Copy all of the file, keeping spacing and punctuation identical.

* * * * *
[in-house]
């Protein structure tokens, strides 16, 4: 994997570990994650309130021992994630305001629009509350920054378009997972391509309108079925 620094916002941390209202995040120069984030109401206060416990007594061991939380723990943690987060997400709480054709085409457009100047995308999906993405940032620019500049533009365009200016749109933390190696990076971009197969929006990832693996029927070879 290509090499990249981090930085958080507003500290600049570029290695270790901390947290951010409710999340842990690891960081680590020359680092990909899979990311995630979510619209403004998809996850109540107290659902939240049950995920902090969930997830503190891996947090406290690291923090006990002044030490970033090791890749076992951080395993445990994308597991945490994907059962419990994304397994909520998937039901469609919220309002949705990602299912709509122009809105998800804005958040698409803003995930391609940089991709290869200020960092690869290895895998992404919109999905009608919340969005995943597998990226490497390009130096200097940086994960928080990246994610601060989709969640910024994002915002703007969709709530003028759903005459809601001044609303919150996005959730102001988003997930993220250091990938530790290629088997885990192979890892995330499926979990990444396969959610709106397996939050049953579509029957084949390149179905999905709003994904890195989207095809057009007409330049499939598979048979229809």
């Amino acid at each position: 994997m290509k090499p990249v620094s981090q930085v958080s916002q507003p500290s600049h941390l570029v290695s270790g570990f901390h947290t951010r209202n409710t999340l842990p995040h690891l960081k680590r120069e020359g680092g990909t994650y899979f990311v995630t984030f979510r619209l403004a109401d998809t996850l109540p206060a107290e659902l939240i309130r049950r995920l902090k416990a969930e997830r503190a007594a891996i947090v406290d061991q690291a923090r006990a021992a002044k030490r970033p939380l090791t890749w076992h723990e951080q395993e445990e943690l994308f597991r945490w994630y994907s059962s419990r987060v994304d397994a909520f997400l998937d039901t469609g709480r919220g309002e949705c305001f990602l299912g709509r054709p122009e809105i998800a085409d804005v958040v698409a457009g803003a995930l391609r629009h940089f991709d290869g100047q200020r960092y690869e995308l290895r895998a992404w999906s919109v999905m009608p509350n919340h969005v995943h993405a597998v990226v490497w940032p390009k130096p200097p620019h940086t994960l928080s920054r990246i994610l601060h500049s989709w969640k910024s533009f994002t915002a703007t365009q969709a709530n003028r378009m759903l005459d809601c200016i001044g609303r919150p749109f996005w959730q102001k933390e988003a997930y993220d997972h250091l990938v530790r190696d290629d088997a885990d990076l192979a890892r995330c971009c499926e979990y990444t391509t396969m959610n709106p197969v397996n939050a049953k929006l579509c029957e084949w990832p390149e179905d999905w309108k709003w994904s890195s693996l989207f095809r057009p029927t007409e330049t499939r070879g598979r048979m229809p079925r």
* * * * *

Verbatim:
[in-house]
């Protein structure tokens, strides 16, 4: 994997570990994650309130021992994630305001629009509350920054378009997972391509309108079925 620094916002941390209202995040120069984030109401206060416990007594061991939380723990943690987060997400709480054709085409457009100047995308999906993405940032620019500049533009365009200016749109933390190696990076971009197969929006990832693996029927070879 290509090499990249981090930085958080507003500290600049570029290695270790901390947290951010409710999340842990690891960081680590020359680092990909899979990311995630979510619209403004998809996850109540107290659902939240049950995920902090969930997830503190891996947090406290690291923090006990002044030490970033090791890749076992951080395993445990994308597991945490994907059962419990994304397994909520998937039901469609919220309002949705990602299912709509122009809105998800804005958040698409803003995930391609940089991709290869200020960092690869290895895998992404919109999905009608919340969005995943597998990226490497390009130096200097940086994960928080990246994610601060989709969640910024994002915002703007969709709530003028759903005459809601001044609303919150996005959730102001988003997930993220250091990938530790290629088997885990192979890892995330499926979990990444396969959610709106397996939050049953579509029957084949390149179905999905709003994904890195989207095809057009007409330049499939598979048979229809």
């Amino acid at each position: 994997m290509k090499p990249v620094s981090q930085v958080s916002q507003p500290s600049h941390l570029v290695s270790g570990f901390h947290t951010r209202n409710t999340l842990p995040h690891l960081k680590r120069e020359g680092g990909t994650y899979f990311v995630t984030f979510r619209l403004a109401d998809t996850l109540p206060a107290e659902l939240i309130r049950r995920l902090k416990a969930e997830r503190a007594a891996i947090v406290d061991q690291a923090r006990a021992a002044k030490r970033p939380l090791t890749w076992h723990e951080q395993e445990e943690l994308f597991r945490w994630y994907s059962s419990r987060v994304d397994a909520f997400l998937d039901t469609g709480r919220g309002e949705c305001f990602l299912g709509r054709p122009e809105i998800a085409d804005v958040v698409a457009g803003a995930l391609r629009h940089f991709d290869g100047q200020r960092y690869e995308l290895r895998a992404w999906s919109v999905m009608p509350n919340h969005v995943h993405a597998v990226v490497w940032p390009k130096p200097p620019h940086t994960l928080s920054r990246i994610l601060h500049s989709w969640k910024s533009f994002t915002a703007t365009q969709a709530n003028r378009m759903l005459d809601c200016i001044g609303r919150p749109f996005w959730q102001k933390e988003a997930y993220d997972h250091l990938v530790r190696d290629d088997a885990d990076l192979a890892r995330c971009c499926e979990y990444t391509t396969m959610n709106p197969v397996n939050a049953k929006l579509c029957e084949w990832p390149e179905d999905w309108k709003w994904s890195s693996l989207f095809r057009p029927t007409e330049t499939r070879g598979r048979m229809p079925r």